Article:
Blocking Effort/Toughness- One of the hardest things to find is a competent blocking TE. To be brutally honest, the bar is very low. That isn’t to say there aren’t great blocking TE’s (watch George Kittle with SF or T.J. Hockenson at Iowa). It is to say, however, that players like Kittle are the exception, not the rule. What TE’s are asked to do requires a truly rare player. They are consistently forced to block DE’s and 3-4 OLB’s that even the best offensive lineman struggle to contain. They are asked to create movement in the run game and stall a pass rush vs someone that anchors against guys 50lbs heavier than them for a living. An impossible task. Which is why effort and toughness are so important. Losing your assignment is almost inevitable but losing with dignity requires requisite effort and toughness.
Vision- You can’t hit what you can’t see. As in, you can’t hit a crease or attack a defensive vulnerability if you do not see it. Vision is essential for a RB. Don’t believe me? Go re-watch some Trent Richardson tape. Creases are small and gaps are tight at the NFL level. Nothing destroys a coaches confidence in a RB more than seeing missed opportunities in Monday mornings film session.
Balance- I would dare to say that every great RB has this trait in common. To have great balance requires that you have skills in many of the RB traits necessary for success. It requires great footwork, pad level, hip flexibility, strength, and instincts. To be able to feel approaching contact and adjust accordingly. To be able to alter path with efficiency. To stay square while adjusting your lower half. Balance is truly an essential trait. Look no further than the best RB in the game right now, Nick Chubb (watch Kareem Hunt while you’re at it).
Pass Blocking- If you can’t pass block, you can’t stay on the field. It’s as simple as that. It is a passing league, RB’s must be able to sort, find assignment, engage, sustain, and finish blocks.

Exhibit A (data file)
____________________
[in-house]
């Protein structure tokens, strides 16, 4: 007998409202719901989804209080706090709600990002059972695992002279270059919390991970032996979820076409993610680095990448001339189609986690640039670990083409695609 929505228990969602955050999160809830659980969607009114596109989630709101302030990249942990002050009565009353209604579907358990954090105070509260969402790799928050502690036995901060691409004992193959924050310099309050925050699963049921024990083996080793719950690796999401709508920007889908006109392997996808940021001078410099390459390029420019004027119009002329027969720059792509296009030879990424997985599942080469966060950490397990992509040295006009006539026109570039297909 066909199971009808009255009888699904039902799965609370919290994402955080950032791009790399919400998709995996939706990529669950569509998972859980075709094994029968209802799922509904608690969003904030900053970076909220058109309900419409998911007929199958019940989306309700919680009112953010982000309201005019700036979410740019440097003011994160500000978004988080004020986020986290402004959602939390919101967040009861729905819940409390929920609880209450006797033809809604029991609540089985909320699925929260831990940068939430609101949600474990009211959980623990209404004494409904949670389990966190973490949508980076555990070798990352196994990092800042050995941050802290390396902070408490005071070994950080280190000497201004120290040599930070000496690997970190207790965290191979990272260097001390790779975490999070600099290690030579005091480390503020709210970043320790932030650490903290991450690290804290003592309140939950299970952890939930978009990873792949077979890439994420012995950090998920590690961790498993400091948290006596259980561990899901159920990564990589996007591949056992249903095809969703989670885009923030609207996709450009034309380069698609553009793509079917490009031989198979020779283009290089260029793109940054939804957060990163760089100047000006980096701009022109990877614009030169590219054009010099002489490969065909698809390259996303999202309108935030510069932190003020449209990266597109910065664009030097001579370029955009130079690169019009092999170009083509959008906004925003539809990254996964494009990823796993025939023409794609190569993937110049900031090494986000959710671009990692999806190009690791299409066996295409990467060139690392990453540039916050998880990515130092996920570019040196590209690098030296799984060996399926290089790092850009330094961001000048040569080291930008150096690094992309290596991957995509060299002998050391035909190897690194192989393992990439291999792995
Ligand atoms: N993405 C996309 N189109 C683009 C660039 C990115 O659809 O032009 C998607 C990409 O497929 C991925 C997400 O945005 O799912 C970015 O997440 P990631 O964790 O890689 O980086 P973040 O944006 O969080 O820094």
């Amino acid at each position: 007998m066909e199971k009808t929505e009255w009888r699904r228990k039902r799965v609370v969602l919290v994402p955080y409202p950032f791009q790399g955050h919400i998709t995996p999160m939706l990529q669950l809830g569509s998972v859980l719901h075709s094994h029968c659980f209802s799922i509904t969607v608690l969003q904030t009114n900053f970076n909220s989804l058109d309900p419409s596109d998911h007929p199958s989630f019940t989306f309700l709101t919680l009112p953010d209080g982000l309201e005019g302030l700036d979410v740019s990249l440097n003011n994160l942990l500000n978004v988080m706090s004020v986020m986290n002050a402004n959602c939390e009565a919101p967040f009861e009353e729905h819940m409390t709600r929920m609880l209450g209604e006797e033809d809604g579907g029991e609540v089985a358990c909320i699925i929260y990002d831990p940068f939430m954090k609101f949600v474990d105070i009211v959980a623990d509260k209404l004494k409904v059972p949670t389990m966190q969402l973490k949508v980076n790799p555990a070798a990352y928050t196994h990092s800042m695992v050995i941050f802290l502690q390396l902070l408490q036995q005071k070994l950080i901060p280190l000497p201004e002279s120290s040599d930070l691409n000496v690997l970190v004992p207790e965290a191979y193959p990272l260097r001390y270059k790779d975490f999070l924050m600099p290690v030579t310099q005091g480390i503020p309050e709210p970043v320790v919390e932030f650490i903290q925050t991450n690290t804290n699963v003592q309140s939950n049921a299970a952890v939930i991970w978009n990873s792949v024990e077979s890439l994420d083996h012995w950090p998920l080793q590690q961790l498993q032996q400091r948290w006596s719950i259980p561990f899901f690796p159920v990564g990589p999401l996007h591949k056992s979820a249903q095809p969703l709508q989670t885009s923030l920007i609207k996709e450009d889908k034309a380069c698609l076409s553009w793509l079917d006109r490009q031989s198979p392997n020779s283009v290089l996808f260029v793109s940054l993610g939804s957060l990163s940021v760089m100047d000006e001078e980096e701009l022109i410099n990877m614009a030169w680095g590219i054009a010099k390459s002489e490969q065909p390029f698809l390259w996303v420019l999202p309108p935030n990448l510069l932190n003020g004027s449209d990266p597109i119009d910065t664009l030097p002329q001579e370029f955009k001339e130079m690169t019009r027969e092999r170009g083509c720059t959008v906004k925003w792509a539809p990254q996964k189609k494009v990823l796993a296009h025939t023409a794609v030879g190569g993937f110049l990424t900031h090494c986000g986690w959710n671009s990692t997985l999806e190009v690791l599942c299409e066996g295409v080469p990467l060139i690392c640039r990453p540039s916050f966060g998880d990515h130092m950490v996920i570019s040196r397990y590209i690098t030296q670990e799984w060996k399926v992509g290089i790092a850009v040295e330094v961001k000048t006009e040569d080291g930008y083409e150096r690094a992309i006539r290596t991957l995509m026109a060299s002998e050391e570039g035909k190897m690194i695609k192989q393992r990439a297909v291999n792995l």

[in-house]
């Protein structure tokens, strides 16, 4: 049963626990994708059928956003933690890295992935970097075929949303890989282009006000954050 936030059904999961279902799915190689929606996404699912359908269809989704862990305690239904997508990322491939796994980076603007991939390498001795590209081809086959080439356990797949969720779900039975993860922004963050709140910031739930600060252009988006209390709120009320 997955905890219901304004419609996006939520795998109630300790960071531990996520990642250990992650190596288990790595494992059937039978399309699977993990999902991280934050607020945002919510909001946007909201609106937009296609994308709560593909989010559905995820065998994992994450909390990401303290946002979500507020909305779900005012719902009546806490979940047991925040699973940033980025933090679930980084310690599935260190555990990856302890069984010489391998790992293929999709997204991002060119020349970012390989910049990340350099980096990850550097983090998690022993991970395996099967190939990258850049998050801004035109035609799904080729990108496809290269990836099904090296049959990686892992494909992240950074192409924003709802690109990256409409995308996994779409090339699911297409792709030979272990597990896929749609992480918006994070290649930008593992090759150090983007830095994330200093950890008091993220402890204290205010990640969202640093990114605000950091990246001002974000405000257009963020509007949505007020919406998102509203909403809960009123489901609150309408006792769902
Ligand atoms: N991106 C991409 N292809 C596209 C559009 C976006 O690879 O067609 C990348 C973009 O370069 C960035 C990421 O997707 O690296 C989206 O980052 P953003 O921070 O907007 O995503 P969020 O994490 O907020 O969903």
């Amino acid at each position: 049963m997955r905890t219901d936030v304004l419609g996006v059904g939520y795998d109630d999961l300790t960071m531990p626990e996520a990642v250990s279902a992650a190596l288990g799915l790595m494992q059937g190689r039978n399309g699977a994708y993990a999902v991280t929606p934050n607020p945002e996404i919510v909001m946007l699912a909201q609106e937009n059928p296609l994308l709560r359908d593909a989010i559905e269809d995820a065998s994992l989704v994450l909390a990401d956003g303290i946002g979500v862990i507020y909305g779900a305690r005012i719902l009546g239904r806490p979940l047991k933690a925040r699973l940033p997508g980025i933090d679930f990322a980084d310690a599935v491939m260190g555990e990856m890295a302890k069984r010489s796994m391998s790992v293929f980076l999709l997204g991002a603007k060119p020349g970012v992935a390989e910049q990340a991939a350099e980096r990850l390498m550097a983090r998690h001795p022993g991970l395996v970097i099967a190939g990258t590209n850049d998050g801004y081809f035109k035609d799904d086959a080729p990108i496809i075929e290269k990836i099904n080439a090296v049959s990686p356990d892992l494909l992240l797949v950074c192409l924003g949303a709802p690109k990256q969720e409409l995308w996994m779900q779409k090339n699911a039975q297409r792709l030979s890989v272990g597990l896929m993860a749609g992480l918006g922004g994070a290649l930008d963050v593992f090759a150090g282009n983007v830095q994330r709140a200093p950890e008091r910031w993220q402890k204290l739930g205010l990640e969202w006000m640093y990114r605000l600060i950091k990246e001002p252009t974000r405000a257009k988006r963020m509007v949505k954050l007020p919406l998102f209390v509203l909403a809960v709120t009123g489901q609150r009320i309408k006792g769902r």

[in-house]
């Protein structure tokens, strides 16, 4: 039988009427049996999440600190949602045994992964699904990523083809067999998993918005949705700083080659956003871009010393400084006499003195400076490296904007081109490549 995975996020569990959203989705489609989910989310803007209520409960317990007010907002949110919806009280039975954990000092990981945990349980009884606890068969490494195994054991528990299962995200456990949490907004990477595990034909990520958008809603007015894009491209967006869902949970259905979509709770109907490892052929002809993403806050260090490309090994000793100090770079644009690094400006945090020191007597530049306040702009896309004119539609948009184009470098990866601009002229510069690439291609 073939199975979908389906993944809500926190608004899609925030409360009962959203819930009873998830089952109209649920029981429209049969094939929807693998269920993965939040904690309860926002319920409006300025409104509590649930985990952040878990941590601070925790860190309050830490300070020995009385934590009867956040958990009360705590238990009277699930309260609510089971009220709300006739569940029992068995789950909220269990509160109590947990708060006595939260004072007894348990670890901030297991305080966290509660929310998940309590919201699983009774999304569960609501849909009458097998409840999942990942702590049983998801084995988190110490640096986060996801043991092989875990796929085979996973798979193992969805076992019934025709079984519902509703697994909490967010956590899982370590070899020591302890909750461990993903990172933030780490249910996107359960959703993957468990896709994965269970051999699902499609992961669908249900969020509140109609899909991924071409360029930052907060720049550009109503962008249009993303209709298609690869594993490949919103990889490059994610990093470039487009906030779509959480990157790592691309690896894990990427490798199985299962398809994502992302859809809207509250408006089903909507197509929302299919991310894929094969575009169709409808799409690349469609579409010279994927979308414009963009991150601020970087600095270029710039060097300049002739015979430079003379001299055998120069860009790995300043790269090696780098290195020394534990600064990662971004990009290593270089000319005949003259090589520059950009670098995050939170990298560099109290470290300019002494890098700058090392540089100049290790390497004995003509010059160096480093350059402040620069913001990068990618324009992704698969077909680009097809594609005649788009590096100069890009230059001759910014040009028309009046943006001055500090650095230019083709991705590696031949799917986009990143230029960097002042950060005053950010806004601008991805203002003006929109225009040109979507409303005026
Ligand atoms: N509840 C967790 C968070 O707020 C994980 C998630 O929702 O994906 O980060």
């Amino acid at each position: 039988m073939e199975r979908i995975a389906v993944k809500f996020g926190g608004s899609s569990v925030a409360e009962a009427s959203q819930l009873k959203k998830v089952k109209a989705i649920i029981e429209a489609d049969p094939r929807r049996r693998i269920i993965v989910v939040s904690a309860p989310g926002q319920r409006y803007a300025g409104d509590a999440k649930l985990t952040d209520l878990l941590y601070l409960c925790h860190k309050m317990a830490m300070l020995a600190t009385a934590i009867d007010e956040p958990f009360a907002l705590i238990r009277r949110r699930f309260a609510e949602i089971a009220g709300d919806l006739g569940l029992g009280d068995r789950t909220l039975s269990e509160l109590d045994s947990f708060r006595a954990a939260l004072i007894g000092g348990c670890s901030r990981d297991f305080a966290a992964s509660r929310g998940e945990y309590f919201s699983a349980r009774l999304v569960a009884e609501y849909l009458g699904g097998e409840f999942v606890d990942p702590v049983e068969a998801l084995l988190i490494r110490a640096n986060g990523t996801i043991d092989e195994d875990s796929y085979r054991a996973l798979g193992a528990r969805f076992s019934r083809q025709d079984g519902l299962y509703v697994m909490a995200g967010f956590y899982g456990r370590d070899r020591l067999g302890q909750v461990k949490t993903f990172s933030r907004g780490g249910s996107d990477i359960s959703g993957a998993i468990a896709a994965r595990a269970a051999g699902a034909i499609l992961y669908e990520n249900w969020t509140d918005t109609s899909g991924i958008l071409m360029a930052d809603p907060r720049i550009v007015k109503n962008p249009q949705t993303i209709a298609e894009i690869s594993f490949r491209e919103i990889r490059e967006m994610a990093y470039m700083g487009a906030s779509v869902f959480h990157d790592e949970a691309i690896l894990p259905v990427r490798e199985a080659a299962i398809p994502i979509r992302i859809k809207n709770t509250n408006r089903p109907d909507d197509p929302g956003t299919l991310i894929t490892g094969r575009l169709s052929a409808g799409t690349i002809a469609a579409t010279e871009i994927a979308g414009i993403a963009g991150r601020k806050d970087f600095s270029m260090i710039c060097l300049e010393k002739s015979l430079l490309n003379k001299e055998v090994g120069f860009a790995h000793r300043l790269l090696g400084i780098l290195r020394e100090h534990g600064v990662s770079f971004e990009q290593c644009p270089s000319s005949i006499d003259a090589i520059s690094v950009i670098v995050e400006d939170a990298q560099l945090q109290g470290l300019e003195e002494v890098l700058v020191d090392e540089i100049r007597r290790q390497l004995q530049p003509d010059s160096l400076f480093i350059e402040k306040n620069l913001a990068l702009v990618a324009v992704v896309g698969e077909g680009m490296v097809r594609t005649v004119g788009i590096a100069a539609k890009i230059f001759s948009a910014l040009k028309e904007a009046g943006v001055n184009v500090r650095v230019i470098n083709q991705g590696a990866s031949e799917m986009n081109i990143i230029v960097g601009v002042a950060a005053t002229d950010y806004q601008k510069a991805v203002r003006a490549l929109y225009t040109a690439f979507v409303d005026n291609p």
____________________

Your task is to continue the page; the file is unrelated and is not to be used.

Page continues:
Adjust Ability (Lead Blocker)- A fullback that can’t alter path has no value on a 53 man roster. It is an absolute requirement that the FB can alter course as the play develops. Plays infrequently go exactly to plan, understanding how to position your body to win blocks is a must but that does you no good if you can’t also adjust and execute.
Vision- Much like RB, the FB must be able to locate assignment and identify the best path forward.
Athletic Ability/Versatility- The game has changed. Versatility is a requirement. With AA comes versatility. Todays FB doesn’t look like those 20 years ago because they aren’t asked to do the same thing. Just look at the best FB in the game, Kyle Juszczyk. The ultimate swiss-army knife. Asked to lead block, run the ball, and release into patterns. To be able to align in a variety of positions and provide a mismatch option in the pass game. He is one of the main reasons SF can be so multiple. And to think how many people scoffed at the 4 yr 21M contract he signed in 2017. I’d say it was a worthy investment.
Balance- Athleticism at OL is nothing without balance. Defenders ability to manipulate lean and force lineman to their heals or toes is the art of a quality rush. A lineman’s ability to withstand the rush and maintain a proper base is essential to handling good speed or power. Without balance, you can’t sink to anchor or redirect on a counter. It is the most important trait for a quality offensive lineman.
Foot Quickness- A close second to balance is foot quickness. It’s critical in both phases. Particularly as more teams move away from a straight power scheme and toward more zone schemes. The ability to reach, cutoff the backside, or climb to the second level are directly reliant on good foot quickness. Foot quickness also assists in creating power/movement in the run game. In the pass game, foot quickness is required for proper depth to cut off speed, to redirect and mirror counter moves, or to engage in space on screens.
Latch- While foot quickness helps you engage and balance helps with sustain, latch helps you finish and win blocks. Strong grip and proper hand placement allows lineman to control and steer defenders in both phases. In the run game, a strong latch puts lineman on the offensive. It allows for total control and they potential for huge lanes. In the pass game, it’s the great equalizer vs speed or power. Get a proper latch and eliminate a defenders progress. Of note, a latch without moving your feet is a guaranteed hold.